Volume 18. Krystyna Wilkoszewska (ed.). Aesthetics in Action. International Yearbook of Aesthetics. Volume 18. 2014 Content The 18th…More...
"Aesthetics and Mass Culture" Proceedings of the 20th International Congress of Aesthetics Seoul National University, Seoul, Korea Organised by the…More...
Zoltán Somhegyi (ed.). Retracing the past. Historical continuity in aesthetics from a global perspective International Yearbook of Aesthetics. Volume 19. 2017…More...
Misko Suvakovic and Vladimir Mako (ed.). The Aesthetics of Architecture – Beyond Form. International Yearbook of Aesthetics. Volume 20. 2020More...
CALL FOR PAPERS Abstract submissions are now open, until 15 October, 2021, for ICA 22. Please, find further details in…More...
The 18th volume of the International Yearbook of Aesthetics comprises a selection of papers presented at the 19th International Congress of Aesthetics, which took place in Cracow in 2013. The Congress entitled “Aesthetics in Action” was intended to cover an extended research area of aesthetics going beyond the fine arts towards various forms of human practice. In this way it bore witness to the transformation that aesthetics has been undergoing for a few decades at the turn of the 20th and 21st centuries.
Krystyna Wilkoszewska is professor of philosophy and aesthetics and Head of the Department of Aesthetics at the Jagiellonian University in Cracow, Poland. She is President of the Polish Society of Aesthetics and Director of John Dewey Research Center founded by her at the Jagiellonian University. She is a delegate in the Executive Committee in the International Association for Aesthetics and a member of Board in Central European Pragmatist Forum. She was awarded research grants from ACLS and Humboldt Foundation. Her main interest is in pragmatist philosophy and aesthetics, somaesthetics, postmodern philosophy and art, eco-aesthetics, transcultural studies. She published Art as the Rhythm of Life: Reconstruction of John Dewey’s Philosophy of Art; Postmodernism in Philosophy and Art and edited among others three volume Japanese Aesthetics; Vision and Revision; Transcultural Aesthetics; Aesthetics and Cultures. She is editor of the series: “Aesthetics in the World”, “Classics of Polish Aesthetics”.
University of Antwerp & VU-University Amsterdam
September, 18-20, 2014, Antwerp
Ricoeur can be called the philosopher of all dialogues. He engaged virtually all the great movements of thought, entered into debate with scientists, and voices his concerns in the public debate. He never sought to engage in polemics but tried to engage seemingly unbridgeable positions or thinkers in a fruitful dialogue. Ricoeur was not a radical thinker in search of extremes, but rather committed to mediate between conflicting philosophers and streams of thought, therein lies part of his originality and creativity. Where others sees dichotomy, he sees dialectic. In this regard one cannot but note how often Ricoeur uses the word between (entre) in the titles of his articles, always in search of connections, confrontations, and unexpected syntheses between thinkers who have preceded him. He really is a thinker of the between.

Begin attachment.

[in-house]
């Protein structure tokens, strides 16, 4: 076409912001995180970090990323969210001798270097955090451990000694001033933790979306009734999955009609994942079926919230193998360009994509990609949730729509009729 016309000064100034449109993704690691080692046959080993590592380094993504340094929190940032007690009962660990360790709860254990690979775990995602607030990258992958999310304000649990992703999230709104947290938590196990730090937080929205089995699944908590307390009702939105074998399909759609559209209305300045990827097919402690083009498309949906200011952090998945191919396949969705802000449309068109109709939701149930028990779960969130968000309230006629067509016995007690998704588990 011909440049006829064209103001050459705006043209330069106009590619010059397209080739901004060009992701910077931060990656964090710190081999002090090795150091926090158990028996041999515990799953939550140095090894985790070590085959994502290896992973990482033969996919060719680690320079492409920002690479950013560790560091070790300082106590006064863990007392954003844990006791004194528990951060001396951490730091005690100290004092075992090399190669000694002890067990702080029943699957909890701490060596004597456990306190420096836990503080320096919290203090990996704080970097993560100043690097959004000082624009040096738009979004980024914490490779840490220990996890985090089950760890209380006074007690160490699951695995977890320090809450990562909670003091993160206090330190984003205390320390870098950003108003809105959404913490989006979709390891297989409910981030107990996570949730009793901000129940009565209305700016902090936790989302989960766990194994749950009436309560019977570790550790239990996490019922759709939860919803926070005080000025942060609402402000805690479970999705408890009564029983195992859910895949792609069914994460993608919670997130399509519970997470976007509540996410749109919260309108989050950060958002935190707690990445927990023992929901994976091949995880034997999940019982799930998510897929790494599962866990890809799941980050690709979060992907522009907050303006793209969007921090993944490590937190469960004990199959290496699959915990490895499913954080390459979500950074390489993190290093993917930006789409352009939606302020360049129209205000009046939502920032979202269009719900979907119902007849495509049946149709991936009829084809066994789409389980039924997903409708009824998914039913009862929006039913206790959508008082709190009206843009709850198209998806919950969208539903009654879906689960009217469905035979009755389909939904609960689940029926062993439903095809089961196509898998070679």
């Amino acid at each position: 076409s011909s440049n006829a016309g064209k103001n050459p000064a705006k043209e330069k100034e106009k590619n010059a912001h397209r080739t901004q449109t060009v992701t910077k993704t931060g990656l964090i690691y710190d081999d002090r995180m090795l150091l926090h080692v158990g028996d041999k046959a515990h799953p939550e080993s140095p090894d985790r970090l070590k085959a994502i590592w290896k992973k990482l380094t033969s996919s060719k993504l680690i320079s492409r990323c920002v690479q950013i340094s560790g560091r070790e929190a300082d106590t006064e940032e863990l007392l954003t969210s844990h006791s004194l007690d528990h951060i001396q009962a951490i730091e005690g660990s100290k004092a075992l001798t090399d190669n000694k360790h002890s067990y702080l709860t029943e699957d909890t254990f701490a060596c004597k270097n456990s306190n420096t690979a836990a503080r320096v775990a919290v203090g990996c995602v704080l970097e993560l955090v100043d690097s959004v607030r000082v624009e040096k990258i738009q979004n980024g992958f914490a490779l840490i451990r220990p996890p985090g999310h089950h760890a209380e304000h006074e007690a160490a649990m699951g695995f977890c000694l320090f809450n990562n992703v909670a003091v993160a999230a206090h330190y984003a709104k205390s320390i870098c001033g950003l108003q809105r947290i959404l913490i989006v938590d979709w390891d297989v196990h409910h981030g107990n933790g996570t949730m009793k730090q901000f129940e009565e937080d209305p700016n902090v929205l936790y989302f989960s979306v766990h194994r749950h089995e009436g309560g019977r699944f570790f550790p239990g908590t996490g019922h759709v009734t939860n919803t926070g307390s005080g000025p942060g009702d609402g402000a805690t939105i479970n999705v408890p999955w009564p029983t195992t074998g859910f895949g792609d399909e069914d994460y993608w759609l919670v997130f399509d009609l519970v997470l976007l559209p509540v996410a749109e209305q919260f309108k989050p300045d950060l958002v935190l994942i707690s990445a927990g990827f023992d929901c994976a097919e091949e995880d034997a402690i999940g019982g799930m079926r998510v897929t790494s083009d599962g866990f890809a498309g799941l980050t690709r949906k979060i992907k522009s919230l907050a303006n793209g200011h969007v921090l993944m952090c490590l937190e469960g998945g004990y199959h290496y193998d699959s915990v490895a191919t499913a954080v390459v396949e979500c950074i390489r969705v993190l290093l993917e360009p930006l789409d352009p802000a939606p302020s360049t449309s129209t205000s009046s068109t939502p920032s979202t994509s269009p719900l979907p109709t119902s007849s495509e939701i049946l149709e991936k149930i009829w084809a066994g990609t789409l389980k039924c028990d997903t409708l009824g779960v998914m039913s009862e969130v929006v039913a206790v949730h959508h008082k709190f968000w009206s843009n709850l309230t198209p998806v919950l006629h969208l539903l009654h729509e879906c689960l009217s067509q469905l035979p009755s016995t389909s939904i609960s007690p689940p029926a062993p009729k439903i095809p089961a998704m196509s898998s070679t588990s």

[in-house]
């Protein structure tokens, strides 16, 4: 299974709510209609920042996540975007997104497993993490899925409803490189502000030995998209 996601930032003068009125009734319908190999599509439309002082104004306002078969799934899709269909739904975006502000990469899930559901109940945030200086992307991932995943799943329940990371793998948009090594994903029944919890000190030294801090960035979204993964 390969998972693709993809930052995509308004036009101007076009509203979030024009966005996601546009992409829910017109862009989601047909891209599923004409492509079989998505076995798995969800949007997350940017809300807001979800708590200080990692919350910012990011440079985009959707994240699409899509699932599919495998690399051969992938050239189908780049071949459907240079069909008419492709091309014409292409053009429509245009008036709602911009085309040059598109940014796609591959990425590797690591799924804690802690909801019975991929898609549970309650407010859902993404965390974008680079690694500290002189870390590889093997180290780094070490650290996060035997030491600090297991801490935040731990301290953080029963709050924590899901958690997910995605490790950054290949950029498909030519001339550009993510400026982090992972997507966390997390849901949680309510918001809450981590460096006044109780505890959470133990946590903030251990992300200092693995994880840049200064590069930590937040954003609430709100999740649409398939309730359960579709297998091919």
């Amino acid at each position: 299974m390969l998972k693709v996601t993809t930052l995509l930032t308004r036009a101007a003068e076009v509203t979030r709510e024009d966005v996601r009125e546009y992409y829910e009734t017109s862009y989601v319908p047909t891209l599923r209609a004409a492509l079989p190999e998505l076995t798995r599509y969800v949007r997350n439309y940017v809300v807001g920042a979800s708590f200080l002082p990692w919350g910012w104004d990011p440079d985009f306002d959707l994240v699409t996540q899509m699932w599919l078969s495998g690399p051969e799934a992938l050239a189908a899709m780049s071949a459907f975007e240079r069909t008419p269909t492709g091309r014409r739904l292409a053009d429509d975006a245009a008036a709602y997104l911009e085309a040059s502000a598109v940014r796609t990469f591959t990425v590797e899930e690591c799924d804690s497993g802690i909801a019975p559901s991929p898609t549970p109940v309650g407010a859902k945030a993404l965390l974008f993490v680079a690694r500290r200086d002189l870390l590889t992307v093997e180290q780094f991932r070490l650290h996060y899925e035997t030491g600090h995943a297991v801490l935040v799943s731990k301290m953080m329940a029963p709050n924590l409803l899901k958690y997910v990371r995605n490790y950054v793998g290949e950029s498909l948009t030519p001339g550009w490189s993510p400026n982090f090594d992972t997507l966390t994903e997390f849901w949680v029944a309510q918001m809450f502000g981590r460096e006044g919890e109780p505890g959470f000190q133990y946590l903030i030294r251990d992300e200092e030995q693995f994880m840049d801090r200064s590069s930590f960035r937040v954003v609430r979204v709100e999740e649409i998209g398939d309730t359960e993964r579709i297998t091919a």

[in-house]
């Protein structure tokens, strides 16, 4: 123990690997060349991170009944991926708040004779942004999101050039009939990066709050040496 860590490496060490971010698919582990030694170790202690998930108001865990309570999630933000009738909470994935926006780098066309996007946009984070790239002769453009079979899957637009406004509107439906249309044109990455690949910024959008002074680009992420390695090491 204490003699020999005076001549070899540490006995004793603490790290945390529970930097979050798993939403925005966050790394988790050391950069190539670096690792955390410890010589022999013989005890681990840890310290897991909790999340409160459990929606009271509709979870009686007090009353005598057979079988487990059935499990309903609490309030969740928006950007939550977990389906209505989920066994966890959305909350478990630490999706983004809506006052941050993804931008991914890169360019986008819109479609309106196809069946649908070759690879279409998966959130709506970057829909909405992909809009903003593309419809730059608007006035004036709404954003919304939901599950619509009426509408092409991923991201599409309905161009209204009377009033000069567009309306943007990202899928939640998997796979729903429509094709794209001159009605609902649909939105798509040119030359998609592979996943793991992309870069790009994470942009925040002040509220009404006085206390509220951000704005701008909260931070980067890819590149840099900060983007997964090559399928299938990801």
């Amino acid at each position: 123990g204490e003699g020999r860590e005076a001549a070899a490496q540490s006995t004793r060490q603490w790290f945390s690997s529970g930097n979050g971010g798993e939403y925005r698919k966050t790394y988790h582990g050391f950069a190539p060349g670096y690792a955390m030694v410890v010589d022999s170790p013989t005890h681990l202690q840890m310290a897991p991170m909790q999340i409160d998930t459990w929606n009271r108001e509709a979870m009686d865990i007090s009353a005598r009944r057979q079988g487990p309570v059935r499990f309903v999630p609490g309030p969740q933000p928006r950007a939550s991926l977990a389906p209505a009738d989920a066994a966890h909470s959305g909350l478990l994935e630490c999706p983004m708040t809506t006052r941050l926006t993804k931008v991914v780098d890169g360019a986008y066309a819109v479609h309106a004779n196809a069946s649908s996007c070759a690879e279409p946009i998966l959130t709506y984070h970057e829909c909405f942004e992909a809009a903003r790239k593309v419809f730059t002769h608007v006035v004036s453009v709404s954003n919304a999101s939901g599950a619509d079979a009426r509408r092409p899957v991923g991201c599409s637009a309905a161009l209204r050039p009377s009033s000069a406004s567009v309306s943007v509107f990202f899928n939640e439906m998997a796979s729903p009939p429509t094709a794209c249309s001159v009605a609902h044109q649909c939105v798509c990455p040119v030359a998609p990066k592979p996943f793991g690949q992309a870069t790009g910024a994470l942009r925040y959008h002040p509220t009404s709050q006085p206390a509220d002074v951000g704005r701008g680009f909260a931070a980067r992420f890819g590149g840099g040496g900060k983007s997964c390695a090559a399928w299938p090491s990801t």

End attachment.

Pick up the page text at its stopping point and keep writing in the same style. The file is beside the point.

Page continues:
But does Ricoeur’s ‘dialogical approach’ not result in a harmonization of often diverging positions? Is Ricoeur able to hear the radicalness of certain insights? Is it possible that his hermeneutical philosophy takes away the sharpness of certain problems in current religious, political and philosophical debates? Might it even be the case that he did not hear certain voices, precisely because they resist synthesis? This conference inquires what happens to Ricoeur’s hermeneutical approach if we confront it with its limits.
The conference will address topical philosophical, socio-political and religious issues, from a Ricoeurian perspective, but in conversation with other, more ‘radical’ thinkers
Possible topics include:
Justice and the Struggle for Recognition: Justice is an important concept in Ricoeur’s work, first of all, as an ethical concept. For Ricoeur, justice is a way of establishing peace, both in concrete relations to others, as on the level of institutions. In The Course of Recognition, Ricoeur however shifts the focus on political philosophy, and, in so doing he creates a tension in his understanding of justice. On the one hand, he agrees with Hegel and Honneth that justice is a justification for violence that is part of “the struggle for recognition”. On the other hand, Ricoeur also points again to the role of justice for peace. As he argues with Marcel Hénaff, in the exchange of gifts for instance, the parties involved proof their recognition to one another, and, in this sense, they maintain a peaceful relationship. This session aims at investigating the tension between justice and recognition in Ricoeur’s work, and especially in The Course of Recognition
see also: http://www.eurosa.org/esa2014/
The Journal of Aesthetics and Phenomenology aims to encourage and promote research in aesthetics that draws inspiration from the phenomenological tradition as broadly understood, where “phenomenology” is inclusive of, but goes beyond the limits of, intellectual practices associated with the tradition and its well-known representative thinkers. Unique in the English speaking world, the journal welcomes scholarly articles written in a phenomenological vein as well as analyses of aesthetic phenomena by researchers working on phenomenology within analytic philosophy.
The field of the Journal of Aesthetics and Phenomenology is further defined by its close connections with the arts and culture, including the reality of human experience and its environment. Besides philosophical rigor, the journal puts emphasis on both creativity of ideas and precision of language. It provides a platform for new innovative ideas crossing the boundaries of both philosophical traditions and traditionally accepted fields of research in aesthetics.